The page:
Wondrous Words Wednesday

button for Wondrous Words Wednesday meme

My word this week came from the DK guidebook, Eyewitness Travel: Dublin on page 14 in the history section about Richard de Clare, aka Strongbow, who was sent in 1169 from England to handle feuds in Ireland. He married the daughter of Dermot MacMurrough, King of Leinster.

When MacMurrough died in 1171, Strongbow was in line to succeed him. Henry II sent an army to Ireland to check his ambitions, in part by recognizing Strongbow’s suzerainty over the province of Leinster.

According to Webster’s New Collegiate Dictionary (1979), suzerainty comes from French and means “the dominion of a suzzerain: OVERLORDSHIP.” A suzzerain is “a superior feudal lord to whom fealty is due: OVERLORD.”

So, I think the sentence is telling us that a way Henry II kept Strongbow in check was to allow him to have power in one region but limiting his ability, and therefore desire, to expand his influence. Do you agree?

Wondrous Words Wednesday is hosted by Bermudaonion’s Weblog. Kathy says: “Wondrous Words Wednesday is a weekly meme where we share new (to us) words that we’ve encountered in our reading.”

Signature of Joy Weese Moll

9 thoughts on “Wondrous Words Wednesday”

  1. Hi Joy,

    There is a whole plethora of these obscure ‘Olde English’ words and whilst they are great for a bit of fun, or as a jaw dropping throwaway word in a conversation, I am so glad that we don’t use them any more.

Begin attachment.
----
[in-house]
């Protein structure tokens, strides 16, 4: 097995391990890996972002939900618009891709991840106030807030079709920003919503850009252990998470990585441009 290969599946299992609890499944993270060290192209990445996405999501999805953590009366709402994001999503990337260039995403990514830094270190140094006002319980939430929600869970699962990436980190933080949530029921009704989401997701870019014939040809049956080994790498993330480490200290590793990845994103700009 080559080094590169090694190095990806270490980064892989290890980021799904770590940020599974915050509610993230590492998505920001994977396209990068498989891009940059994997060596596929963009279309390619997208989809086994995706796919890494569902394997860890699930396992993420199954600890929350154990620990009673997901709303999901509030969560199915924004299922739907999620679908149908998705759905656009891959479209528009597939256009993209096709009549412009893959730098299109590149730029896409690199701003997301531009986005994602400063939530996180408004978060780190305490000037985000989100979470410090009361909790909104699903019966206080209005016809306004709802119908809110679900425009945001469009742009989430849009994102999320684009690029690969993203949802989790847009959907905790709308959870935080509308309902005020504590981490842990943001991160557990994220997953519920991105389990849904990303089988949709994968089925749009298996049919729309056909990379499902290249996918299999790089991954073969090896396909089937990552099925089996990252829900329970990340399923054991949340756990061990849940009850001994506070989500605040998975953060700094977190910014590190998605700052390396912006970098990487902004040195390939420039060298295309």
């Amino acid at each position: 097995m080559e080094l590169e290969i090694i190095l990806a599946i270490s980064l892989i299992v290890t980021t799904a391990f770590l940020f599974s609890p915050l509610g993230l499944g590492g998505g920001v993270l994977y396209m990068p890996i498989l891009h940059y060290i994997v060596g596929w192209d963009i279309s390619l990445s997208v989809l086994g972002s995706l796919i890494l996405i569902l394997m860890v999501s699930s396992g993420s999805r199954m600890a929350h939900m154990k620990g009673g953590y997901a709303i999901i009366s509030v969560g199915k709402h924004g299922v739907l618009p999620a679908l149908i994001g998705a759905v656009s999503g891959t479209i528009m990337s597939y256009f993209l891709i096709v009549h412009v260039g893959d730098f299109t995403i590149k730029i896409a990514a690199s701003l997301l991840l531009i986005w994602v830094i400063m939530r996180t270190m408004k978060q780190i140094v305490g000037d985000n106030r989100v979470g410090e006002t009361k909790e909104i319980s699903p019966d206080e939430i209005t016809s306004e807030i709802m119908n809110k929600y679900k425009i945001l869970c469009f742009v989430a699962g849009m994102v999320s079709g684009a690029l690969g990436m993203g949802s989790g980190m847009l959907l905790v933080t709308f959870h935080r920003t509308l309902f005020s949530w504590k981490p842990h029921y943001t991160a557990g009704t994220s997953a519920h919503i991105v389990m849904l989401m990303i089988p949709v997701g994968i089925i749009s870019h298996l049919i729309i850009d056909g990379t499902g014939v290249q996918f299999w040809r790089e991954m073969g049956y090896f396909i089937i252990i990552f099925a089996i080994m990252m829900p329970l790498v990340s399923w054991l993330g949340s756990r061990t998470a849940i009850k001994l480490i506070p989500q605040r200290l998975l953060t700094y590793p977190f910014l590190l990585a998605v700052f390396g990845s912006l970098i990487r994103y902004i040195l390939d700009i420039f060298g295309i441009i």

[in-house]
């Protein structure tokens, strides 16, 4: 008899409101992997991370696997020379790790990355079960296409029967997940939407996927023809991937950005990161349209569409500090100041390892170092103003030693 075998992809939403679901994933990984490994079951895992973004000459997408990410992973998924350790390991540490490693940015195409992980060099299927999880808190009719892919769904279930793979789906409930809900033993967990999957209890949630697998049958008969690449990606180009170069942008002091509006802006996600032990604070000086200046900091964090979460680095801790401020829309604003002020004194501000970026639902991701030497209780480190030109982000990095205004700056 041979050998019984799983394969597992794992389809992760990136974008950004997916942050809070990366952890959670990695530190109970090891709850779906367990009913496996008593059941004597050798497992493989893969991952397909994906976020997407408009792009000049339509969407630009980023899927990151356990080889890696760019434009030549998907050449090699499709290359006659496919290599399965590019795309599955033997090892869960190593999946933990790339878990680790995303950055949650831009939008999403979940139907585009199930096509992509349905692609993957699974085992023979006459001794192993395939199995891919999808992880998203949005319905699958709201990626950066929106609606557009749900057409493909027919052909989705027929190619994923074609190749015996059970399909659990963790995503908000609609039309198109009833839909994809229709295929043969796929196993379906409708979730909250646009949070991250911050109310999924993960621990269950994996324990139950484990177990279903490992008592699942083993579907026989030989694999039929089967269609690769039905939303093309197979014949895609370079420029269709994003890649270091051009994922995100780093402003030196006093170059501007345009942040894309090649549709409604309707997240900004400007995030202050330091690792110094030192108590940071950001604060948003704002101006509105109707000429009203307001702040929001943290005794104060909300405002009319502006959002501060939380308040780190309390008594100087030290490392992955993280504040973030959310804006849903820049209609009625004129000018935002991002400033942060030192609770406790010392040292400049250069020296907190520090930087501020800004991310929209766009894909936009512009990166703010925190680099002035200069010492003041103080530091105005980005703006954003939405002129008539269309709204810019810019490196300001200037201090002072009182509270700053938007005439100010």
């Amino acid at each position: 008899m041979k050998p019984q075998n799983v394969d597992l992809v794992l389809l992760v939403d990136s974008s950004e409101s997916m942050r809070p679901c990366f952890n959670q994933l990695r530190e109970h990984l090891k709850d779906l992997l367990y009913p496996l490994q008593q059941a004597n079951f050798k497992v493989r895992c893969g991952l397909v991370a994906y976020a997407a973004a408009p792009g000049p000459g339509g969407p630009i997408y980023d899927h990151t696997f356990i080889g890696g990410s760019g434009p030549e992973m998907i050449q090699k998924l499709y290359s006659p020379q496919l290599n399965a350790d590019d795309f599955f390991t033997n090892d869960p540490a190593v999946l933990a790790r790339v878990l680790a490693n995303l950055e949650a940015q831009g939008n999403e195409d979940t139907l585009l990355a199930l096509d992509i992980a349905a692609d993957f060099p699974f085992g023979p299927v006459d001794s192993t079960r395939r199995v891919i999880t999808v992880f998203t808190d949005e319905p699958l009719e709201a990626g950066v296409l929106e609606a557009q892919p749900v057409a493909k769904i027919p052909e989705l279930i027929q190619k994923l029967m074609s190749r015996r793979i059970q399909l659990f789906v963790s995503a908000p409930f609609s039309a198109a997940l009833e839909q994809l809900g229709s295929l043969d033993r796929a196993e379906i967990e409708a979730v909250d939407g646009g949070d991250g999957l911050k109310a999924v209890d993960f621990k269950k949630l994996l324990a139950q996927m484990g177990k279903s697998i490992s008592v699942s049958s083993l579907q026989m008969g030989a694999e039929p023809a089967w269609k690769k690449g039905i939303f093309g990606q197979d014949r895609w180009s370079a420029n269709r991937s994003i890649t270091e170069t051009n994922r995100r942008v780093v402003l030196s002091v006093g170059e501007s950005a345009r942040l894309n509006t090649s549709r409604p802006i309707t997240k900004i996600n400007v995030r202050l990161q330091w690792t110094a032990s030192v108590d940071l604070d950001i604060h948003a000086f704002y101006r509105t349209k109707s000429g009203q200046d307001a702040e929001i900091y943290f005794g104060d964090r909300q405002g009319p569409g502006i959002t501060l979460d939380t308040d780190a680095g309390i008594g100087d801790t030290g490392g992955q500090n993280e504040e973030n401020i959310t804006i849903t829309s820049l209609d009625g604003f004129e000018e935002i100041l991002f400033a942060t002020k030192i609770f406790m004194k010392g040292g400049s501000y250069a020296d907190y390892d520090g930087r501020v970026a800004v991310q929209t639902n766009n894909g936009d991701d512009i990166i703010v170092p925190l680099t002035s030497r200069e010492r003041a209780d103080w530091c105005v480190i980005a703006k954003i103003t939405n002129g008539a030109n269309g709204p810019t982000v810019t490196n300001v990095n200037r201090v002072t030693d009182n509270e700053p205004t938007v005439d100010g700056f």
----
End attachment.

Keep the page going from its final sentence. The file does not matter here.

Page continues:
Having said that, some of the modern day words and meanings, such as those found in the Urban Dictionary, can also leave me cold and often pretty disgusted.

    Funnily enough, I came across your word just a few weeks ago and had to look it up, as I had no idea what it meant!


  2. I think you ate right about the King’s intentions. I guess we do that even now. Throw someone a bone to sort of keep them happy (!)

  3. Great word and no doubt an attempt at appeasing a possible foe. Don’t we even see that in politics when a candidate chooses a running mate who is obviously meant to either balance out the primary candidate or draw in a demographic group that the main candidate would not otherwise inspire to vote? Or am I being skeptical about politics again?

  4. Joy,

    I love the way you’re bringing me back to the basics or writing on your site! It is, after all, about words, and about reading. Thanks for what you’re doing here.

    Congratulations! I’m nominating you for a Liebster Blog Award! Please go to my post to find out details (there are a few rules for passing it on): http://bit.ly/IN01vB

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